Where the bluebells and the wind are,
Fairies in a ring I spied,
And I heard a little linnet
Singing near beside.
Where the primrose and the dew are–
Soon were sped the fairies all:
Only now the green turf freshens,
And the linnets call.
– Walter de la Mare
When wandering through the woodlands on a spring day in England, be careful you don’t disturb the Bluebells. Their connection to the faery world is well known. A field of Bluebells is closely interwoven with faery enchantments, and faeries trap people using them, children most especially. Their ring is said to call faeries to meeting, but any mortal unlucky enough to hear the Bluebells ring will die within the year. Besides, they are a protected species in England and one isn’t even supposed to pick them, let alone trample them.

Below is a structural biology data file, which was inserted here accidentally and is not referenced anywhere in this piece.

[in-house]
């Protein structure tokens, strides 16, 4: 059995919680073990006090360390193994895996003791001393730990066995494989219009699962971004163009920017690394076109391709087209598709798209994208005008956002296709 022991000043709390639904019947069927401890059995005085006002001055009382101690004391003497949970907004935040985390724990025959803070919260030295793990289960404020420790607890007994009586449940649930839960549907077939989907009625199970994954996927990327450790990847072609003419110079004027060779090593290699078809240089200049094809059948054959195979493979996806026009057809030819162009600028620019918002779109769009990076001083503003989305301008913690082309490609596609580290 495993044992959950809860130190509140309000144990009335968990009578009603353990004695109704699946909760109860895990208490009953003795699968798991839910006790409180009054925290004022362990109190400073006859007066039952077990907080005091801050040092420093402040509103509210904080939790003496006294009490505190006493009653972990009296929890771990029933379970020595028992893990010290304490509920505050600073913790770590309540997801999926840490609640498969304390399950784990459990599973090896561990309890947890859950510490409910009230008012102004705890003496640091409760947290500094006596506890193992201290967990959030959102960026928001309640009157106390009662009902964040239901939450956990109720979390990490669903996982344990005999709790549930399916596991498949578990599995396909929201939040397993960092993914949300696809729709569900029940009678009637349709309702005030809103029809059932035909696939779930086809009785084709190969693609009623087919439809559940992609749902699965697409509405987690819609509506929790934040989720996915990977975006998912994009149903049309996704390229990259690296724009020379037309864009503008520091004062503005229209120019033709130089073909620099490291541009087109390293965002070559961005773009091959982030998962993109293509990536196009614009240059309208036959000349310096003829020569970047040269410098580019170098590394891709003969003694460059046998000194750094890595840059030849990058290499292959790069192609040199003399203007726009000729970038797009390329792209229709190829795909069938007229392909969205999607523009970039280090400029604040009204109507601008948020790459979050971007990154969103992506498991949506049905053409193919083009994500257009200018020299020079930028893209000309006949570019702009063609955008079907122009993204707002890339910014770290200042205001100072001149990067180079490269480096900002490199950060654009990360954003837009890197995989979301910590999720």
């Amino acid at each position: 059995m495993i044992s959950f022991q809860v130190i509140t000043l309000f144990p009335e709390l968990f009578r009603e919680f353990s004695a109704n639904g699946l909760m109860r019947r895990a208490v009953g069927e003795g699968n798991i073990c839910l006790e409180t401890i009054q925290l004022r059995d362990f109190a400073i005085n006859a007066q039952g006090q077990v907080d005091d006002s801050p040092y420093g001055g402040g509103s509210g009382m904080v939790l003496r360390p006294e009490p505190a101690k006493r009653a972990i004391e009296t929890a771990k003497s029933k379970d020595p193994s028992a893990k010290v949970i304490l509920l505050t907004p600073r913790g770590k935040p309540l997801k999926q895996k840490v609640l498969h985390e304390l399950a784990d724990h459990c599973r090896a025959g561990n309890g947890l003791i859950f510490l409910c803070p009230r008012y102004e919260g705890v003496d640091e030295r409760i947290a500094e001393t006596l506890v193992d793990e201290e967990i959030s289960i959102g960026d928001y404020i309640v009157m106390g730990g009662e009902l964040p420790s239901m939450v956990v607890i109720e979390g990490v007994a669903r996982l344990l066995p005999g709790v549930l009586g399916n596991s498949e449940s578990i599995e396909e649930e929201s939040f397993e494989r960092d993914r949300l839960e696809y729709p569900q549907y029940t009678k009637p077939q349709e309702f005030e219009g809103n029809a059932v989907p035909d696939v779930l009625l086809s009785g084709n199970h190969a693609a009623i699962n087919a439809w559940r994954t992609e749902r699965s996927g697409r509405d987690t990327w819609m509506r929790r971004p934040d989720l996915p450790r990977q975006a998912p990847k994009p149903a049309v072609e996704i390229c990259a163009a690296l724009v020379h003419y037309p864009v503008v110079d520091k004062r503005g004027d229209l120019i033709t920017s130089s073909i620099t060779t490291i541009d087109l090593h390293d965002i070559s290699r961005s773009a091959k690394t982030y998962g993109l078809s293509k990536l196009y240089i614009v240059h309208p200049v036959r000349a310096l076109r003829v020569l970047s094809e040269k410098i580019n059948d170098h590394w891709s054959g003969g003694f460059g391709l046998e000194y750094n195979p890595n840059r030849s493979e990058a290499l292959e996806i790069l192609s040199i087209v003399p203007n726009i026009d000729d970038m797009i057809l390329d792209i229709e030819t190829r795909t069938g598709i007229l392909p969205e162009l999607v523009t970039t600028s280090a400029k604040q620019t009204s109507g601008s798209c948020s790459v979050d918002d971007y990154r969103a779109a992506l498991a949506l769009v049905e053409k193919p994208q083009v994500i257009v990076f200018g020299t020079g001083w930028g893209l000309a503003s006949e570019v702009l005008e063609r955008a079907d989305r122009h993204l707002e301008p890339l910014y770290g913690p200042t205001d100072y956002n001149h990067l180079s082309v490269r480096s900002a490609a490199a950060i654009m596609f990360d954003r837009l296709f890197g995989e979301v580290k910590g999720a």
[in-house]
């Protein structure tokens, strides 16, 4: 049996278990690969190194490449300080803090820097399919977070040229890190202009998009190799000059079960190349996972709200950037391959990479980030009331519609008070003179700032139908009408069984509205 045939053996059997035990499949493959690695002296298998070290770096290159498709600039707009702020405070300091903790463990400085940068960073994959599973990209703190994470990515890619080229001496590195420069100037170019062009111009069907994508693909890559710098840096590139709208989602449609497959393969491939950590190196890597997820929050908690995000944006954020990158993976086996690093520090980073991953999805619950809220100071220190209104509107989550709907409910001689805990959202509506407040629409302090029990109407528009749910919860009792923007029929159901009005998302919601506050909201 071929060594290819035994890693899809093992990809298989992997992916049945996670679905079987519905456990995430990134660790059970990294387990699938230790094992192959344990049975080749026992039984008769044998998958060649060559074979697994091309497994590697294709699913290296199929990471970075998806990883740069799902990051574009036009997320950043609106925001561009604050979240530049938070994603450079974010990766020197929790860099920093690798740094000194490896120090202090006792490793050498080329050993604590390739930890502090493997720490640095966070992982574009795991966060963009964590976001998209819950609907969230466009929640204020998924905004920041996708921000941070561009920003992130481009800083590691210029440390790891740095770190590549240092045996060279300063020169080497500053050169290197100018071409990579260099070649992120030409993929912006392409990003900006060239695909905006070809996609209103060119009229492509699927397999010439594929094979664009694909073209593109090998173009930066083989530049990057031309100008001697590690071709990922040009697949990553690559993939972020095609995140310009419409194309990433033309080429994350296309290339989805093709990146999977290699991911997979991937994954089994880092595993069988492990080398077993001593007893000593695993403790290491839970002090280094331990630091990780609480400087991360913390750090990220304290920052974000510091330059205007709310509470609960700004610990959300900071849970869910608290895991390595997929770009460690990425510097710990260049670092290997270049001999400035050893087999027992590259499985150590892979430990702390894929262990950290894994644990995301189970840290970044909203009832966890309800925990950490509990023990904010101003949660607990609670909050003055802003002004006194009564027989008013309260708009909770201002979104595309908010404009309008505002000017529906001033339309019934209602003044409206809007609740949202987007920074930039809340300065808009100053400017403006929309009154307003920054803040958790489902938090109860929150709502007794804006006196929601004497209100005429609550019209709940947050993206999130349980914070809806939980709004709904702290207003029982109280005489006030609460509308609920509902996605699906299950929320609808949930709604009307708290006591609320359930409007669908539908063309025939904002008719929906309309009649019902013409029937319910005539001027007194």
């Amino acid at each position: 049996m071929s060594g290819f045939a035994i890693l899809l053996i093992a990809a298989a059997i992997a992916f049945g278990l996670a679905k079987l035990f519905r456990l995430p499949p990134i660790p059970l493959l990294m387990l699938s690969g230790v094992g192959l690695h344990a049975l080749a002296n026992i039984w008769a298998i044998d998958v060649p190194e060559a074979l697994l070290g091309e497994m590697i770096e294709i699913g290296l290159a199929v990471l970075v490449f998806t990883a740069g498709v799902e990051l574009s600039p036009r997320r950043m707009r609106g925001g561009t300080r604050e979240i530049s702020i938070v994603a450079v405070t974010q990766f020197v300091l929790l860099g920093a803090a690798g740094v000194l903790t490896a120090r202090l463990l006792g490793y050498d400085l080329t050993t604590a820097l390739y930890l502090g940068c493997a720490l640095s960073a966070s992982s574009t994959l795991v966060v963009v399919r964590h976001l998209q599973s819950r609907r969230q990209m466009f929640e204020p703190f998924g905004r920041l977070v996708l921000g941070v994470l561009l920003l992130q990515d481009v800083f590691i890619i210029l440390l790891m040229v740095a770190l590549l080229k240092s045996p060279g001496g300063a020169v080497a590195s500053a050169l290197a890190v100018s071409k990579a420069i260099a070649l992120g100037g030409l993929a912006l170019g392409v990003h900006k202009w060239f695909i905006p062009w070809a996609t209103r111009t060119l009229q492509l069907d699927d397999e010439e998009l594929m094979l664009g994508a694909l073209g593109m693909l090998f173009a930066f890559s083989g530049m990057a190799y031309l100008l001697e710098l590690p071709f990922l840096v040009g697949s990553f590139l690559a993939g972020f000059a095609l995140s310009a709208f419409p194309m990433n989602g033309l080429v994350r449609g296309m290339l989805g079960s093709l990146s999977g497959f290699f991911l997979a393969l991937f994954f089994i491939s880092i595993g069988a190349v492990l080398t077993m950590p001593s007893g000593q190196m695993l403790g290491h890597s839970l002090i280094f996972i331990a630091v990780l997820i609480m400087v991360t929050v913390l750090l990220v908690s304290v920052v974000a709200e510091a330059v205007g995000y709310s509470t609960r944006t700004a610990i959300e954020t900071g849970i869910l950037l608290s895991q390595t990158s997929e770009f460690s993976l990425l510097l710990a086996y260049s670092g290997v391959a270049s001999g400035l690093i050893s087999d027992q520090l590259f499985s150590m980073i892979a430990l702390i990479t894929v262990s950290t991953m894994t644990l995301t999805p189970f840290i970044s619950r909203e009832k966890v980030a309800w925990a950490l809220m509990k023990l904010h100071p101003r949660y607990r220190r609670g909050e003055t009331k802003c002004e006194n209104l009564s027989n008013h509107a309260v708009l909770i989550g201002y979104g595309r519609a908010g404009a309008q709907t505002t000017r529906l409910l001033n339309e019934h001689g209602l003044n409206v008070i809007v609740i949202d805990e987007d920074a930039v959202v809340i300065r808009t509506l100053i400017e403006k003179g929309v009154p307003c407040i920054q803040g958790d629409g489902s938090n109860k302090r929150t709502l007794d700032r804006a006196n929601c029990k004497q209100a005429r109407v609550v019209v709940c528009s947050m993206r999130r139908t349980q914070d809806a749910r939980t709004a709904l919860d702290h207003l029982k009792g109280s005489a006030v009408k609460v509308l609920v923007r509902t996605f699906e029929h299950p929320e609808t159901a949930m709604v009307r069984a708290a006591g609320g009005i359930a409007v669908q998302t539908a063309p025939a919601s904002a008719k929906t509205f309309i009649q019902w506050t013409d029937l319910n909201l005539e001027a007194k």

A fine and subtle spirit dwells
In every little flower,
Each one its own sweet feeling breathes
With more or less of power.
There is a silent eloquence
In every wild bluebell
That fills my softened heart with bliss
That words could never tell.
– Anne Bronte
I never understood all the hype, really. Until I saw them for myself one spring day. The wood I went to had pathways through, so one could wander through the Bluebells in safety (from the law or faeries, doesn’t really matter). All I really wanted to do was lie down among them and inhale their sweet fragrance, be surrounded by their entrancing colour. I wonder sometimes if the faery connection is a tale, or based in someone’s reality. Since I wasn’t allowed to make a bed of them (and really, the twigs, holly and other sharp pokey things would have made for a very uncomfortable mattress under that glorious blue cover) I’ll never know.